When shooting RAW format, you can change the photo’s white balance when you convert the RAW file on your computer in a virtually lossless fashion without degrading image quality (you don’t have this same advantage if you shoot JPEGs). This can free you from wasting precious time optimizing white balance while in the field; rather, you can make your white balance decisions later when processing the image, giving you more flexibility to assess various white balance options. Decisive moments are fleeting, and the last thing you want to be doing is fiddling with your white balance before each and every shot. I keep my camera set on Automatic white balance mode; I’ve found that my camera gets it right much of the time, thereby streamlining both my shooting and RAW workflow. I almost never make any effort to set my white balance before I take a photograph—although I usually have a pretty good idea of the white balance setting I’ll choose later during the RAW conversion process.
Making white balance adjustments during the RAW conversion process is simple (whether using Adobe Lightroom, Adobe Camera Raw or another conversion program). Typically, you have two options for controlling white balance: one slider changes color temperature (warm vs. cool) and another controls tint (green vs. magenta). Between the two sliders, you should be able to fully control color balance. You’ll also have the option of using a number of preset values, which are similar to the ones your camera offers; most programs also have an Automatic option, which allows the software to make its best guess as to the appropriate white balance setting.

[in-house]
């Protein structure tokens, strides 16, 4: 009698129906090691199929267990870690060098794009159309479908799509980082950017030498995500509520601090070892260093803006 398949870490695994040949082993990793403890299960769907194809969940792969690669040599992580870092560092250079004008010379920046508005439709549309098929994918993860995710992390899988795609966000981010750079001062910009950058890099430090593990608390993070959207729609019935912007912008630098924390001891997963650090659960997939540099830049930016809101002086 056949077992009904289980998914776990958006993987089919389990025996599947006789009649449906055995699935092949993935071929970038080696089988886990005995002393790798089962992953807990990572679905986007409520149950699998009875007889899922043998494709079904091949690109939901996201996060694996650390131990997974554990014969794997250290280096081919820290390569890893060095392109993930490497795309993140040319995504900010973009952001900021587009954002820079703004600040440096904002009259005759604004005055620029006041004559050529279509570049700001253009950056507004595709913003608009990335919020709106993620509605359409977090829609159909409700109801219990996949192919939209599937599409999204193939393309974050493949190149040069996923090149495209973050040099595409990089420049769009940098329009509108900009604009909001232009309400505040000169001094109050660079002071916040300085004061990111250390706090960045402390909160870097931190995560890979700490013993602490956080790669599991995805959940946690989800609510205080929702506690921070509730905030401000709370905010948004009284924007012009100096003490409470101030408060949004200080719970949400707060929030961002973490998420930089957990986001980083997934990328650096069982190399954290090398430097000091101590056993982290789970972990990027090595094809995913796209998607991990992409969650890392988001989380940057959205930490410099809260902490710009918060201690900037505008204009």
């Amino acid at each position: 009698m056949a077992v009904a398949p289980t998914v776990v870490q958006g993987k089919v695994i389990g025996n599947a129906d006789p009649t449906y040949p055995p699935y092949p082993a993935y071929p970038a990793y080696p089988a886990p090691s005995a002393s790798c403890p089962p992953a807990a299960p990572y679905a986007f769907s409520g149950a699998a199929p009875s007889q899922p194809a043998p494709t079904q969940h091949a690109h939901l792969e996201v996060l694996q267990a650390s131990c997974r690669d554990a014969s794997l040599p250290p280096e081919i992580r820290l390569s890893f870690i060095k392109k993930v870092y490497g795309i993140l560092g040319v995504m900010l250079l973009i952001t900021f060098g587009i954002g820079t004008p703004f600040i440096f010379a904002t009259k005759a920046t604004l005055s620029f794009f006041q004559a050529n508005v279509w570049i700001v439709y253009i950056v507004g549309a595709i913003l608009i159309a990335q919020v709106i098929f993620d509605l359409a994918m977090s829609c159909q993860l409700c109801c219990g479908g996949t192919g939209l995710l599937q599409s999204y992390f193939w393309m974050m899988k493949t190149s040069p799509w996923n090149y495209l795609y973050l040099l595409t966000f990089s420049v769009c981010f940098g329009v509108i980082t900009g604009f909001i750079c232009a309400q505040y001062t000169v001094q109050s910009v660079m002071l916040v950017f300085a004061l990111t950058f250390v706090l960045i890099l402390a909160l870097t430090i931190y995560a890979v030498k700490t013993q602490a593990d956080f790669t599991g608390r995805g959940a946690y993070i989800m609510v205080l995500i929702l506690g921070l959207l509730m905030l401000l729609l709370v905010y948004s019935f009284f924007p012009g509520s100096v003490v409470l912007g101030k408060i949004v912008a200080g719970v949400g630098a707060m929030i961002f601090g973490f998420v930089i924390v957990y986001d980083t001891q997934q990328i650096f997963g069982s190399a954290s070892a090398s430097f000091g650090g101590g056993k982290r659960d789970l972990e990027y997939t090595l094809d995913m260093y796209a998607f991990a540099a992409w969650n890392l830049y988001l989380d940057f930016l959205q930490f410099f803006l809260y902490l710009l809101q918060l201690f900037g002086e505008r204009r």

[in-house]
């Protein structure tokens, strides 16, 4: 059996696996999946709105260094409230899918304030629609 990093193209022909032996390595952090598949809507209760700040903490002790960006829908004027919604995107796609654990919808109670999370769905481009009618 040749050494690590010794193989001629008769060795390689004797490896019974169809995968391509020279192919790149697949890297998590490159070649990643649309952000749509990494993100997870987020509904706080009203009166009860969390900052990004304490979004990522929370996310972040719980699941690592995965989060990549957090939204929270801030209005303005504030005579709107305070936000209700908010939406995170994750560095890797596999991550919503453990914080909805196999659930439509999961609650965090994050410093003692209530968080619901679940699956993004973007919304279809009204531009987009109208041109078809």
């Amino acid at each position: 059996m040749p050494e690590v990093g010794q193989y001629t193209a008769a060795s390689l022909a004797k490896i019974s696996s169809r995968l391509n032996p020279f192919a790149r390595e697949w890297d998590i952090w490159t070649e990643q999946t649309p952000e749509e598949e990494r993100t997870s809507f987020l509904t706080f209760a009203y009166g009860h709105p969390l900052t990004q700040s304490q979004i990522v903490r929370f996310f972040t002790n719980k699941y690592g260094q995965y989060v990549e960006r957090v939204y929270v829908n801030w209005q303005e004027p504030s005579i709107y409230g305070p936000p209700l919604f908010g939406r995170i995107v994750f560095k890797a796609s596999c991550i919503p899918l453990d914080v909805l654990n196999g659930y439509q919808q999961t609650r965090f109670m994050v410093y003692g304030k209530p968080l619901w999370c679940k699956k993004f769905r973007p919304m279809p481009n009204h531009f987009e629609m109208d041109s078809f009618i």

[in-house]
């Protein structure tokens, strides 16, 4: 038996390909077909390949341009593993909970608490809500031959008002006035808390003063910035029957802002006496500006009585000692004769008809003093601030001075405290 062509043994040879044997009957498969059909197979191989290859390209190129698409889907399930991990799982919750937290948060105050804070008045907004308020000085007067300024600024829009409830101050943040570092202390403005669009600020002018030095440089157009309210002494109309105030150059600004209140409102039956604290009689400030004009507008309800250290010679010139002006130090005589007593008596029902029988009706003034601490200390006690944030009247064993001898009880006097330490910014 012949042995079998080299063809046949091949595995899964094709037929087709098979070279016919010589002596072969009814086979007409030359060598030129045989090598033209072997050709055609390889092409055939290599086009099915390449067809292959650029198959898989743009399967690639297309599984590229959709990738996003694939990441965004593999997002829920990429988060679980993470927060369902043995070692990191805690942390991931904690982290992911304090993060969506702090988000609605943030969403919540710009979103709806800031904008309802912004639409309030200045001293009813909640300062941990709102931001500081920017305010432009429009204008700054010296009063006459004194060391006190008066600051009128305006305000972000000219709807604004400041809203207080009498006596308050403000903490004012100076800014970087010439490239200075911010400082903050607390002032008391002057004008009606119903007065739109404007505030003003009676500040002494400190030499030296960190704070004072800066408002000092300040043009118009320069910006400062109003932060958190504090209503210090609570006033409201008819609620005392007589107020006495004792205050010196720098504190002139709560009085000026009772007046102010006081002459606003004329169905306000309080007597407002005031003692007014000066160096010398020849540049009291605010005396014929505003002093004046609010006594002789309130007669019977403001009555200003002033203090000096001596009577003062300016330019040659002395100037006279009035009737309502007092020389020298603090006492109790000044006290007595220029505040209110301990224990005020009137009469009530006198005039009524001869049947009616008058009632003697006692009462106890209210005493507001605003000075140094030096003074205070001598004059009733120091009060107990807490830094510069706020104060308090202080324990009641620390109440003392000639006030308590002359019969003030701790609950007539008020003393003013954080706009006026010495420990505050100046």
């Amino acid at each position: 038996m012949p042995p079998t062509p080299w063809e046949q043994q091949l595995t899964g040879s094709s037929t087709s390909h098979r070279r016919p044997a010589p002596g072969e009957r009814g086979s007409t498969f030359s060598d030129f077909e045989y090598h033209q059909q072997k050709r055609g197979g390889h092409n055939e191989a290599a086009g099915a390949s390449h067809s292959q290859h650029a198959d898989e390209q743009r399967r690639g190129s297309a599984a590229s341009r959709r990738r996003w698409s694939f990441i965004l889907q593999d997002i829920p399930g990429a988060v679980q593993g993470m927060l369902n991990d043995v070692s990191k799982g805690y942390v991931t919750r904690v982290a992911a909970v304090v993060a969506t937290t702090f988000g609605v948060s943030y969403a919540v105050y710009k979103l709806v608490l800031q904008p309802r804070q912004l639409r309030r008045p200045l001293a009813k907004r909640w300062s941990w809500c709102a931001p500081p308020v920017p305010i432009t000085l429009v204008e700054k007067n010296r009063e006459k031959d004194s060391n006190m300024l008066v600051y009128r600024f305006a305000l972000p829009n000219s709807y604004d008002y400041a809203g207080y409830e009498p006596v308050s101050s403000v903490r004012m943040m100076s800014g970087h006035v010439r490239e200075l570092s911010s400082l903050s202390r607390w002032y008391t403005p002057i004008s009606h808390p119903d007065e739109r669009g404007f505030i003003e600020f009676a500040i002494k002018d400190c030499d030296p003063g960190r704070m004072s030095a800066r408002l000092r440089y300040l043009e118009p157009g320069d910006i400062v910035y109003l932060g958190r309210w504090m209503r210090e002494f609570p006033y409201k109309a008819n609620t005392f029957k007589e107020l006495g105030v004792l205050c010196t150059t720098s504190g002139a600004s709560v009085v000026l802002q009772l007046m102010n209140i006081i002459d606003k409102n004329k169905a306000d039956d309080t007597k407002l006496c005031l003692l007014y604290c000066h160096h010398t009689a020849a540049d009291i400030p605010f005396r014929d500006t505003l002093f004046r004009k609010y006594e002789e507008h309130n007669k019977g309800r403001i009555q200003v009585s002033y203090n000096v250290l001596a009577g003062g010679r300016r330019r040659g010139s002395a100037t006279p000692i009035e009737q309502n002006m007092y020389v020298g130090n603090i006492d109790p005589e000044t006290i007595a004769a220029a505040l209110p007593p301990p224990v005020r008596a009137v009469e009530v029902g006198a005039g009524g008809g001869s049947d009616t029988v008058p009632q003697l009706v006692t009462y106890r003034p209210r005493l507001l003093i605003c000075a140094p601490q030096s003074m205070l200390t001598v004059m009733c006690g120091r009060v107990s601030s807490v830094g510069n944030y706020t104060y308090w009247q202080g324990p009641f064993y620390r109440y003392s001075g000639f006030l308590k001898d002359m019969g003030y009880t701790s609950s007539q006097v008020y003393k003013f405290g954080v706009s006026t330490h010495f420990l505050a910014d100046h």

When Should You Correct Color?
Some photographs benefit from color correction (such as the stream in Olympic National Park), whereas others do not—it’s entirely up to you. There may be times when you decide to keep a color cast—or to intentionally introduce one for artistic reasons. The “best” white balance setting varies from scene to scene, and further depends largely on your own personal artistic tastes. I encourage you to experiment with various white balance settings for each image, assessing multiple options until you find the color balance that appeals to you the most, in the process learning how white balance choices affect the colors of a given scene. This exercise will allow you to visualize color balance while in the field, thus expanding your creative options.